Volkswagen Beetle Dune Concept Debuts In Detroit
Once upon a time, Volkswagen urged Beetle fans to "think small," but with the new Volkswagen Beetle Dune concept, which debuts this week at the 2014 Detroit Auto Show, VW suggests we should instead think sand, soil, or - since Detroit was just hit by the "Polar Vortex" - snow.
Volkswagen's press release describes the Beetle Dune as "a Beetle with a cool off-road look." If it sounds familiar, it's because Volkswagen played this card before. At the 2000 Los Angeles auto show, VW unveiled a lifted, all-wheel drive, off-road New Beetle concept it called - wait for it - the Beetle Dune.
Macroscopically, the new Beetle Dune ascribes to the same formula used to concoct the first: it's a taller, bolder Beetle that appears ready to tackle something more strenuous than a washboarded dirt road. Built from a standard Beetle R-Line coupe, the Beetle Dune concept wears matte black fender flares, trimmed with thin gloss black "blades" that appear to float above the wheel arches.
The flared fenders do more than add drama to the Beetle Dune Concept: they also help Volkswagen pack some large 19-inch five-spoke wheels, wrapped in chunky 255/45 tires, underneath the car. That custom wheel/tire package helps alter the Beetle Dune's dimensions, increasing ground clearance by two inches despite overall height increasing by only eight-tenths of an inch. Front and rear track dimensions are 1.1 inches wider, and the overall width of the Beetle Dune is 2.2 inches wider than a run-of-the-mill Beetle R-Line
The matte black sections of the wheel arches appear to wrap into both the rockers and bumper fascias, both of which are accented with chrome-clad skidplates. The front plate is neatly integrated into the R-Line's lower grille opening, which is flanked by modified LED fog lamp assemblies. The hood receives two air intakes just below the cowl, while a custom rear spoiler doubles as a ski/snowboard/ surfboard carrier.
As in other production Beetles, the Beetle Dune's dash and door trim highlights are painted to match the body color, but the concept does receive a number of unique - if not subtle - touches. The seats are devoid of the aluminum trim used on the original Beetle Dune concept, but clad in black leather and taupe sport fabric. The small upper glove box - or "Beetle bin," as Volkswagen calls it - is replaced by a pocket and an aluminum grab handle. And in a nod to the original Beetle Dune concept, the 7.7-inch touchscreen placed in the middle of the dashboard contains an inclinometer display - a feature incorporated into the gauge cluster of the 2000 Beetle Dune show car.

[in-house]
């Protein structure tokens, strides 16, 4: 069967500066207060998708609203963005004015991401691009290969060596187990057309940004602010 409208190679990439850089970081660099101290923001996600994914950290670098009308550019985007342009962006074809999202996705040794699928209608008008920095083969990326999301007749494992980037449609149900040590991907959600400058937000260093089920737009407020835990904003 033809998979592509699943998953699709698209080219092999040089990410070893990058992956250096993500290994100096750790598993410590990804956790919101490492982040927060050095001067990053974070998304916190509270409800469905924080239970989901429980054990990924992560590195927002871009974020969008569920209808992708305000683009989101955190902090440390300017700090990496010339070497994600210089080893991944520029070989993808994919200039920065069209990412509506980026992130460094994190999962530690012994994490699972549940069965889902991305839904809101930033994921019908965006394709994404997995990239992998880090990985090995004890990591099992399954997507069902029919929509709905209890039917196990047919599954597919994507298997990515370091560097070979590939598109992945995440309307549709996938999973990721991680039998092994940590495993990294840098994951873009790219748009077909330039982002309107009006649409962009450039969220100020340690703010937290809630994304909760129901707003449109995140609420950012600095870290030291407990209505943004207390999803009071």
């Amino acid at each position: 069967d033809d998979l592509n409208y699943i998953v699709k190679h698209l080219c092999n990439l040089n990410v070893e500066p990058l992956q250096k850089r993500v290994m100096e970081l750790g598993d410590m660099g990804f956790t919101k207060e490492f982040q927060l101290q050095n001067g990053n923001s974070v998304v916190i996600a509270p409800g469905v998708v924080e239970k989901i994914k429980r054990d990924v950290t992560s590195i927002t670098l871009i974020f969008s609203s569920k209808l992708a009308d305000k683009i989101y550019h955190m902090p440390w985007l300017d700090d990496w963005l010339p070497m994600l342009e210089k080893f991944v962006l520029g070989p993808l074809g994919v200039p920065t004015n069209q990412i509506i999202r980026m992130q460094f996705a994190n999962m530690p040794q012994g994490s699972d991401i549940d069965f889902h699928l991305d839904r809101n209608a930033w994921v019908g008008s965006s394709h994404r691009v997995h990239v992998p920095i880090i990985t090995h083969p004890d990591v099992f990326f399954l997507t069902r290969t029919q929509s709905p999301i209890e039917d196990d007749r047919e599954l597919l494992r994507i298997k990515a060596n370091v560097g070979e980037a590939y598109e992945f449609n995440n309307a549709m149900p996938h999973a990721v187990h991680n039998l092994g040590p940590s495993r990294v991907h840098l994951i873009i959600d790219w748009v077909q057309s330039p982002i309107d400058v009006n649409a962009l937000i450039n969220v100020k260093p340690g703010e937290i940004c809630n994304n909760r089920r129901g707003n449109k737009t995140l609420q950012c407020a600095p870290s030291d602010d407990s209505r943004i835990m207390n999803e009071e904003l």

The biggest departure from the original Beetle Dune isn't visible without crawling underneath the car. We're not too surprised to discover the new Dune ditches the five-cylinder engine and complex air suspension used in the first Beetle Dune concept, but we are a little surprised to see it do without any form of VW's 4Motion all-wheel drive system. Instead, the driveline, which includes a 210-horsepower, 2.0-liter turbocharged four-cylinder; a six-speed dual-clutch automatic transmission; and an electronically-locking front differential, is exactly what you'd find in a stock 2014 Beetle R-Line.
That may not be as flashy as the first Beetle Dune, but from an accountant's perspective, this iteration of the Beetle Dune is far more feasible for production. Volkswagen insists no production decision has been made to date, but representatives and press materials alike suggest this Beetle Dune is strongly being considered as an addition to the Beetle portfolio. Can we count on a Beetle Dune joining the likes of the Volkswagen Beetle GSR or the iBeetle? Time - and public reaction at the Detroit auto show - will tell.